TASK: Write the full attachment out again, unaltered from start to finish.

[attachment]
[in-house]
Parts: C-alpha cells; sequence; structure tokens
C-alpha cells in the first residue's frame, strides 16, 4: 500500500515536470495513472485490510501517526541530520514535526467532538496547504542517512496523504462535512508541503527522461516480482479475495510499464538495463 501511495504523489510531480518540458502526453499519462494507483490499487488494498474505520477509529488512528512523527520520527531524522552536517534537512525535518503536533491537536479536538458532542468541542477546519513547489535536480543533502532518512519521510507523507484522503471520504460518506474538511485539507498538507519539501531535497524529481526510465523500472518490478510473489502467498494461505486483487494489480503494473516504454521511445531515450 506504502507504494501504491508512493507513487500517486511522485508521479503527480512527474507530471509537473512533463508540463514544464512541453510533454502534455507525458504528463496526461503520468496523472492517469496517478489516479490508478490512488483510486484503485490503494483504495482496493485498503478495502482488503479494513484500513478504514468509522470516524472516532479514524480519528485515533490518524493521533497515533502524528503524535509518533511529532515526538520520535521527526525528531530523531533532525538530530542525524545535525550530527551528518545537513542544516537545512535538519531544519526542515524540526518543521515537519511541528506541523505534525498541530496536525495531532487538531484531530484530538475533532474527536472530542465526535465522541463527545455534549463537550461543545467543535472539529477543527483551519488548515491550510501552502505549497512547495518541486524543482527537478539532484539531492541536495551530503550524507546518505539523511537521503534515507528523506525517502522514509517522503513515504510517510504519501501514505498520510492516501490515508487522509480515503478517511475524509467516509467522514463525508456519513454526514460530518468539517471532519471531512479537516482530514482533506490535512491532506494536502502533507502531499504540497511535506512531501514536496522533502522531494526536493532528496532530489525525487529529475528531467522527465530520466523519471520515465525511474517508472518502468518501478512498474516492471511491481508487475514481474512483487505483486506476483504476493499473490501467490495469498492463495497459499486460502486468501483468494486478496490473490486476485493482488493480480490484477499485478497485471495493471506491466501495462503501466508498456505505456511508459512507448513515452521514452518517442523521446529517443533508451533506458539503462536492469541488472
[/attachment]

[in-house]
Parts: C-alpha cells; sequence; structure tokens
C-alpha cells in the first residue's frame, strides 16, 4: 500500500515536470495513472485490510501517526541530520514535526467532538496547504542517512496523504462535512508541503527522461516480482479475495510499464538495463 501511495504523489510531480518540458502526453499519462494507483490499487488494498474505520477509529488512528512523527520520527531524522552536517534537512525535518503536533491537536479536538458532542468541542477546519513547489535536480543533502532518512519521510507523507484522503471520504460518506474538511485539507498538507519539501531535497524529481526510465523500472518490478510473489502467498494461505486483487494489480503494473516504454521511445531515450 506504502507504494501504491508512493507513487500517486511522485508521479503527480512527474507530471509537473512533463508540463514544464512541453510533454502534455507525458504528463496526461503520468496523472492517469496517478489516479490508478490512488483510486484503485490503494483504495482496493485498503478495502482488503479494513484500513478504514468509522470516524472516532479514524480519528485515533490518524493521533497515533502524528503524535509518533511529532515526538520520535521527526525528531530523531533532525538530530542525524545535525550530527551528518545537513542544516537545512535538519531544519526542515524540526518543521515537519511541528506541523505534525498541530496536525495531532487538531484531530484530538475533532474527536472530542465526535465522541463527545455534549463537550461543545467543535472539529477543527483551519488548515491550510501552502505549497512547495518541486524543482527537478539532484539531492541536495551530503550524507546518505539523511537521503534515507528523506525517502522514509517522503513515504510517510504519501501514505498520510492516501490515508487522509480515503478517511475524509467516509467522514463525508456519513454526514460530518468539517471532519471531512479537516482530514482533506490535512491532506494536502502533507502531499504540497511535506512531501514536496522533502522531494526536493532528496532530489525525487529529475528531467522527465530520466523519471520515465525511474517508472518502468518501478512498474516492471511491481508487475514481474512483487505483486506476483504476493499473490501467490495469498492463495497459499486460502486468501483468494486478496490473490486476485493482488493480480490484477499485478497485471495493471506491466501495462503501466508498456505505456511508459512507448513515452521514452518517442523521446529517443533508451533506458539503462536492469541488472